Diwata will watch, help PH farmers from space
WITH Diwata watching over the Philippines from space, expect that she will guide Filipino farmers to become better prepared during times of extreme weather events, such as the El Niño phenomenon.
Science Secretary Mario Montejo Wednesday said that with the space launch in April of Diwata, touted to be the first Filipino-made and codeveloped microsatellite, the government would soon have at its disposal essential data on weather systems “crucial for our farmers to adjust planting methods and procedures in light of climate change.”
Diwata, officially called the Philippine Scientific Earth Observation Microsatellite (Phil-Microsat), was turned over in a ceremony Wednesday by young Filipino scientists from the University of the Philippines and officials of the Department of Science and Technology, led by Undersecretary for Scientific and Technological Services Rowena Cristina Guevara, to their counterparts at the Japan Aerospace Exploration Agency (Jaxa) in Tsukuba City for further testing.
Once the microsatellite is in orbit, it can provide “vital information to our farmers so they will [know] what crops to plant, when to plant and how they can provision contingencies in overcoming the ill effects of El Niño up to the middle of 2016,” according to Montejo.
He explained that through Diwata, the Philippine Atmospheric, Geophysical and Astronomical Services Administration (Pagasa) would “greatly improve” its capabilities in making accurate forecasts and weather monitoring essential to agriculture.
It was through satellite weather data acquired from independent providers that Pagasa was able to draw up a strategy before the onset of El Niño last year, Montejo said.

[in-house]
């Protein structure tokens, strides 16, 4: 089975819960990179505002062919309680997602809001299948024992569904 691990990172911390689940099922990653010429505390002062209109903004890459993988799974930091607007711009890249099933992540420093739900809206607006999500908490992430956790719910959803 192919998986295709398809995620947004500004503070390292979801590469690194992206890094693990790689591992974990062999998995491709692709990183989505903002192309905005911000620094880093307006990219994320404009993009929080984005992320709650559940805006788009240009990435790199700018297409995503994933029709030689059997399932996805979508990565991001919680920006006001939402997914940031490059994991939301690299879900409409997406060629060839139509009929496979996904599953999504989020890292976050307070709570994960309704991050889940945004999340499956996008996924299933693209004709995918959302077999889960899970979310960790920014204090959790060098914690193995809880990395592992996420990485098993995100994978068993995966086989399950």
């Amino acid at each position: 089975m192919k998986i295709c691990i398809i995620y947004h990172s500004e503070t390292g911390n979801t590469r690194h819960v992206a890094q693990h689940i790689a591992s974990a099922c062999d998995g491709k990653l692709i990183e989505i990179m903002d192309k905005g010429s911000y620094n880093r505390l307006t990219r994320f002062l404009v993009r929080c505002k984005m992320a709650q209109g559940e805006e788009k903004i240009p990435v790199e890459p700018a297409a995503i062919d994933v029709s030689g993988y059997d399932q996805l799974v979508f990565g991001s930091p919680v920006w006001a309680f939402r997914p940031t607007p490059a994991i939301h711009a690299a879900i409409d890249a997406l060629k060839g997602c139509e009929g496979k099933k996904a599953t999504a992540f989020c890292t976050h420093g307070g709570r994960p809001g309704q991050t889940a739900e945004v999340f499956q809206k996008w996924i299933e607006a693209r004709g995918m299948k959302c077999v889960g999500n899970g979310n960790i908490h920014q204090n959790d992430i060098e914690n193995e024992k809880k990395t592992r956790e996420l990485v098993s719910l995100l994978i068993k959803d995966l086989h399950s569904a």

“By investing in our intellectual resources [and] harnessing the best minds in our country, we developed Diwata to provide our people the opportunity to reap the many benefits it offers aside from information critical to agriculture. [T]hese same data can be used to monitor our forest cover and natural resources, implement a responsive disaster risk management program like Project Noah, enhance water resources management systems, and improve weather monitoring and forecasting,” he said in a statement.
Carlos Primo David, executive director of the Philippine Council for Industry, Energy and Emerging Technology Research and Development, said that after the turnover, Japanese experts would conduct final tests on the microsatellite’s spaceworthiness before sending it over to the National Aeronautics and Space Administration (Nasa) of the United States.
Nasa will then hand the device over to SpaceX, which will launch sometime in April a rocket carrying the microsatellite to the International Space Station (ISS).
Upon the entry of the 50-kilogram “balikbayan-box-sized” microsatellite into the ISS, an astronaut would then conduct a final check on the device before releasing it in orbit for at least 18 months, David explained.
Diwata, symbolically named after the Filipino mythological character that guards or watches over nature, will be the first of two microsatellites to be launched into space until next year. It is part of a three-year, P840.82-million program, which also includes the establishment of a ground receiving station in Subic, Zambales province, called the Philippine Earth Data Resources Observation (Pedro).
Pedro will receive and store data sent by Diwata, which is expected to take a daily average of 3,600 high-resolution images using its four cameras.